Whilst the COVID-19 pandemic has been devastating in the USA, Dr Anthony S. Fauci has remained a voice of authority and reason, bringing scientific evidence to the fore.
Throughout an extraordinary career as a scientist, a physician and a public servant, Dr Anthony S. Fauci has been an adviser to seven US presidents on HIV/AIDS, and domestic and global health issues. A key figure in the global response to HIV/AIDS, his experience of this epidemic has informed his career ever since.
As the world struggles to emerge from the COVID-19 pandemic, Dr Anthony S. Fauci sat down with Tegan Taylor, co-host of the ABC’s Coronacast, to discuss the past, the present and the future – from what we learned from the HIV/AIDS epidemic to what the ongoing impact of COVID-19 will be.
If there's anything you want, it would be for people to be pulling together in uniform. It's like being in a war. The common enemy is the virus. And we should all be fighting the virus and not fighting with each other.
ABOUT THE INAUGURAL DAVID COOPER LECTURE
The inaugural David Cooper Lecture honours the legacy of the Kirby Institute’s Founding Director. Professor David Cooper AC, who passed away in 2018, was an internationally renowned scientist and HIV clinician, who laid the foundations for Australia’s ongoing global leadership in the fight against the global HIV epidemic.
Anthony S. Fauci, M.D. is Director of the National Institute of Allergy and Infectious Diseases (NIAID) at the U.S. National Institutes of Health, where he oversees an extensive research portfolio focused on infectious and immune-mediated diseases. As the long-time chief of the NIAID Laboratory of Immunoregulation, Dr Fauci has made many seminal contributions in basic and clinical research and is one of the world’s most cited biomedical scientists. He was one of the principal architects of the President’s Emergency Plan for AIDS Relief (PEPFAR), a program that has saved millions of lives throughout the developing world.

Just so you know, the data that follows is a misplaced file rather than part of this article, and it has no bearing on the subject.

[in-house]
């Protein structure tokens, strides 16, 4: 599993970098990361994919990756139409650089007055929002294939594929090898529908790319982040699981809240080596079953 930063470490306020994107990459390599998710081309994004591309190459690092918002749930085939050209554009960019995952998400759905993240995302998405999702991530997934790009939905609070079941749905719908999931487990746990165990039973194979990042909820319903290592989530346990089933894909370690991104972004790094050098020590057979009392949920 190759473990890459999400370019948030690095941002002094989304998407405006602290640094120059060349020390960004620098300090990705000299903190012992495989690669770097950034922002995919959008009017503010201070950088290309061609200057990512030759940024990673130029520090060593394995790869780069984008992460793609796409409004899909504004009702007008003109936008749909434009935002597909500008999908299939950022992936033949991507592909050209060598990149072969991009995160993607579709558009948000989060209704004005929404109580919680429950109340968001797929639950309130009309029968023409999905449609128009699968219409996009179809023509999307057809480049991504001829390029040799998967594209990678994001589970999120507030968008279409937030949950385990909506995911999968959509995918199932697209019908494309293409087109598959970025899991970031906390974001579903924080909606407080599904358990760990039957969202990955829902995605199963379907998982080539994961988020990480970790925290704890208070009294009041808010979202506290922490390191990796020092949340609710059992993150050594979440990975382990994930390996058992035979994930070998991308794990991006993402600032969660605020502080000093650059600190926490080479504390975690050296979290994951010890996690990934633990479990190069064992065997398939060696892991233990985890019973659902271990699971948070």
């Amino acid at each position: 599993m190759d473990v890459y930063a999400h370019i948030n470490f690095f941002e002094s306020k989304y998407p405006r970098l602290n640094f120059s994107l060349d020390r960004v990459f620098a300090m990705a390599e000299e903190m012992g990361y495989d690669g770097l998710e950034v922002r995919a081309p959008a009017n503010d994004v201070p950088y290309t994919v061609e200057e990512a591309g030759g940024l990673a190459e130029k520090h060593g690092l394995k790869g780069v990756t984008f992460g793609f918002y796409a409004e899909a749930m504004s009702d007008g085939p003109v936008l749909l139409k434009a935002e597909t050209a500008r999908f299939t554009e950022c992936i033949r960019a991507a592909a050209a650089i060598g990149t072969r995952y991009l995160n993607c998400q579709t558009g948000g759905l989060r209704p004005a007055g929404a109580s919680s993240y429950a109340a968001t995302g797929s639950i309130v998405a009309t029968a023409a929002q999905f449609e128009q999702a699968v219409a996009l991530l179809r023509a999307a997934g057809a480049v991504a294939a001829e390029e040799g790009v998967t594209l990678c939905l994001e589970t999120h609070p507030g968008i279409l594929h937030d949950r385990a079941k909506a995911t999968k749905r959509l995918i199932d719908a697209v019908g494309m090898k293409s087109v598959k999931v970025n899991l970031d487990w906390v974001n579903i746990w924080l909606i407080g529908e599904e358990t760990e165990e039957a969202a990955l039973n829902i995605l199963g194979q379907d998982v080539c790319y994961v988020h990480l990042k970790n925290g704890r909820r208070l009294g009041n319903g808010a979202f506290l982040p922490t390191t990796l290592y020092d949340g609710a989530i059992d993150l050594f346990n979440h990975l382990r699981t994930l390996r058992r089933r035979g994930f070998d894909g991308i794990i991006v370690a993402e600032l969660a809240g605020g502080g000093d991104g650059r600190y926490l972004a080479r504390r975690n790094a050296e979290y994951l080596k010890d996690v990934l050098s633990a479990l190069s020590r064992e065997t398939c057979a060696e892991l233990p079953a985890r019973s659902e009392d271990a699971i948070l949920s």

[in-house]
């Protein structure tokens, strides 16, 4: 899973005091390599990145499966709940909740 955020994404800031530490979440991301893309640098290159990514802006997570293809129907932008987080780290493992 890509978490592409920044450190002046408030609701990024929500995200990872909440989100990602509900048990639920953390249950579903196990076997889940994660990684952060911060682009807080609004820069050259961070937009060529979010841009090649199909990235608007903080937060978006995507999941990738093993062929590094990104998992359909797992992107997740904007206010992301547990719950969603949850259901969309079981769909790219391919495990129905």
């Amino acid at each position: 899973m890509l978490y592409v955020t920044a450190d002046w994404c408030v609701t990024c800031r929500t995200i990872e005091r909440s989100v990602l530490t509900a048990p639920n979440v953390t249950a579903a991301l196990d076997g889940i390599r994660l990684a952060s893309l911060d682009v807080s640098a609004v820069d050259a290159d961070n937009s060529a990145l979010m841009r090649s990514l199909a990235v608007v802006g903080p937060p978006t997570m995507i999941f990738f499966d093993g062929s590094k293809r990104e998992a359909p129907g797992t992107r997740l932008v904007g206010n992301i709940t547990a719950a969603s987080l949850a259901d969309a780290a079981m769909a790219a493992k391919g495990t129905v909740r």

Tegan Taylor is co-host of the ABC’s Coronacast, the multi-award-winning daily podcast about the coronavirus, and a health reporter in the ABC Science Unit, where she reports on topics from stem cells to fad diets and, yes, coronavirus.
In 2020, Coronacast won a Walkley award and the Eureka Prize for Science Journalism. Tegan was previously a producer on the ABC's national digital newsdesk, where she curated the ABC News homepage and commissioned, wrote and edited news stories. Before that, she was a journalism lecturer at The University of Queensland and, long ago, a newspaper reporter at the Queensland Times in Ipswich.
Professor Anthony (Tony) Kelleher is a clinician scientist and Director of the Kirby Institute at UNSW Sydney. He is also head of the Immunovirology and Pathogenesis program at the Kirby Institute and Principal of the Infection Immunology and Inflammation Theme at UNSW Medicine and Health Sydney. As a staff specialist at St Vincent’s Hospital Sydney, Professor Kelleher is responsible for clinical care of patients with HIV infection and autoimmune diseases as well as providing consultative input into the running of the NSW State HIV Reference laboratory.